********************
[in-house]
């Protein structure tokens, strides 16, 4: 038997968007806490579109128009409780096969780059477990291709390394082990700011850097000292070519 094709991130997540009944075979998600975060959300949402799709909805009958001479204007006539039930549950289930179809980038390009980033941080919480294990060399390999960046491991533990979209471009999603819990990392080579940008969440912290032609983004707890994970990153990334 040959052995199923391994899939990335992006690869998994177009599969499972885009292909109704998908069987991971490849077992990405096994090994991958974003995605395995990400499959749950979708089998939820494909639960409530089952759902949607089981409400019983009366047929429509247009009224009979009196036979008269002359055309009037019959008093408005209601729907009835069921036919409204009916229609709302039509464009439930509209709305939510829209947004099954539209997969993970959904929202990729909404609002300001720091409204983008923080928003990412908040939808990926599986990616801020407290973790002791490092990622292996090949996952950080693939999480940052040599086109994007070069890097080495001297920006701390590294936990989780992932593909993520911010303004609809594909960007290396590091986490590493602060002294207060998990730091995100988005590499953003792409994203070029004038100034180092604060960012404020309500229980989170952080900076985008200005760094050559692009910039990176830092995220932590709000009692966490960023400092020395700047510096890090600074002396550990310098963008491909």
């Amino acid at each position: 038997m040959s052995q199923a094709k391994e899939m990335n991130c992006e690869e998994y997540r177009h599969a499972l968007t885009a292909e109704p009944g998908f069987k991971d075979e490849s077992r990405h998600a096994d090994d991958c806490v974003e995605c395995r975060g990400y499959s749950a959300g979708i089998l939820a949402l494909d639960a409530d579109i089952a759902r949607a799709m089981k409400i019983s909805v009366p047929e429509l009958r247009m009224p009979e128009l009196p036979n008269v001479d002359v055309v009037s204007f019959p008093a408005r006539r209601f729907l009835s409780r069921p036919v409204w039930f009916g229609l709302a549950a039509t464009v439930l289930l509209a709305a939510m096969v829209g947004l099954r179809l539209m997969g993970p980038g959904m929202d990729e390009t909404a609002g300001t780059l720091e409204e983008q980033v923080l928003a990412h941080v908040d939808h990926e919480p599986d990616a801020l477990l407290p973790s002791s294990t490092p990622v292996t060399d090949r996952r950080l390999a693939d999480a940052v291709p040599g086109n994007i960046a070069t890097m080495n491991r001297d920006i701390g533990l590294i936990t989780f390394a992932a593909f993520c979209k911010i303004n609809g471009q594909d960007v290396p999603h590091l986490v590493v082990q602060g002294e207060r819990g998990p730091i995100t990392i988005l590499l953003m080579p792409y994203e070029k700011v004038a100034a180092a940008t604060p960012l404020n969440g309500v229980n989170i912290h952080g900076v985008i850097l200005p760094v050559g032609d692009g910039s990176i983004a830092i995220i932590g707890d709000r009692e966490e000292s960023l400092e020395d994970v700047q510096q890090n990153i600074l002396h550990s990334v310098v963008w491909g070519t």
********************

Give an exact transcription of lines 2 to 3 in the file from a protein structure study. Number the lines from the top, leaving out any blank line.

């Protein structure tokens, strides 16, 4: 038997968007806490579109128009409780096969780059477990291709390394082990700011850097000292070519 094709991130997540009944075979998600975060959300949402799709909805009958001479204007006539039930549950289930179809980038390009980033941080919480294990060399390999960046491991533990979209471009999603819990990392080579940008969440912290032609983004707890994970990153990334 040959052995199923391994899939990335992006690869998994177009599969499972885009292909109704998908069987991971490849077992990405096994090994991958974003995605395995990400499959749950979708089998939820494909639960409530089952759902949607089981409400019983009366047929429509247009009224009979009196036979008269002359055309009037019959008093408005209601729907009835069921036919409204009916229609709302039509464009439930509209709305939510829209947004099954539209997969993970959904929202990729909404609002300001720091409204983008923080928003990412908040939808990926599986990616801020407290973790002791490092990622292996090949996952950080693939999480940052040599086109994007070069890097080495001297920006701390590294936990989780992932593909993520911010303004609809594909960007290396590091986490590493602060002294207060998990730091995100988005590499953003792409994203070029004038100034180092604060960012404020309500229980989170952080900076985008200005760094050559692009910039990176830092995220932590709000009692966490960023400092020395700047510096890090600074002396550990310098963008491909």
């Amino acid at each position: 038997m040959s052995q199923a094709k391994e899939m990335n991130c992006e690869e998994y997540r177009h599969a499972l968007t885009a292909e109704p009944g998908f069987k991971d075979e490849s077992r990405h998600a096994d090994d991958c806490v974003e995605c395995r975060g990400y499959s749950a959300g979708i089998l939820a949402l494909d639960a409530d579109i089952a759902r949607a799709m089981k409400i019983s909805v009366p047929e429509l009958r247009m009224p009979e128009l009196p036979n008269v001479d002359v055309v009037s204007f019959p008093a408005r006539r209601f729907l009835s409780r069921p036919v409204w039930f009916g229609l709302a549950a039509t464009v439930l289930l509209a709305a939510m096969v829209g947004l099954r179809l539209m997969g993970p980038g959904m929202d990729e390009t909404a609002g300001t780059l720091e409204e983008q980033v923080l928003a990412h941080v908040d939808h990926e919480p599986d990616a801020l477990l407290p973790s002791s294990t490092p990622v292996t060399d090949r996952r950080l390999a693939d999480a940052v291709p040599g086109n994007i960046a070069t890097m080495n491991r001297d920006i701390g533990l590294i936990t989780f390394a992932a593909f993520c979209k911010i303004n609809g471009q594909d960007v290396p999603h590091l986490v590493v082990q602060g002294e207060r819990g998990p730091i995100t990392i988005l590499l953003m080579p792409y994203e070029k700011v004038a100034a180092a940008t604060p960012l404020n969440g309500v229980n989170i912290h952080g900076v985008i850097l200005p760094v050559g032609d692009g910039s990176i983004a830092i995220i932590g707890d709000r009692e966490e000292s960023l400092e020395d994970v700047q510096q890090n990153i600074l002396h550990s990334v310098v963008w491909g070519t």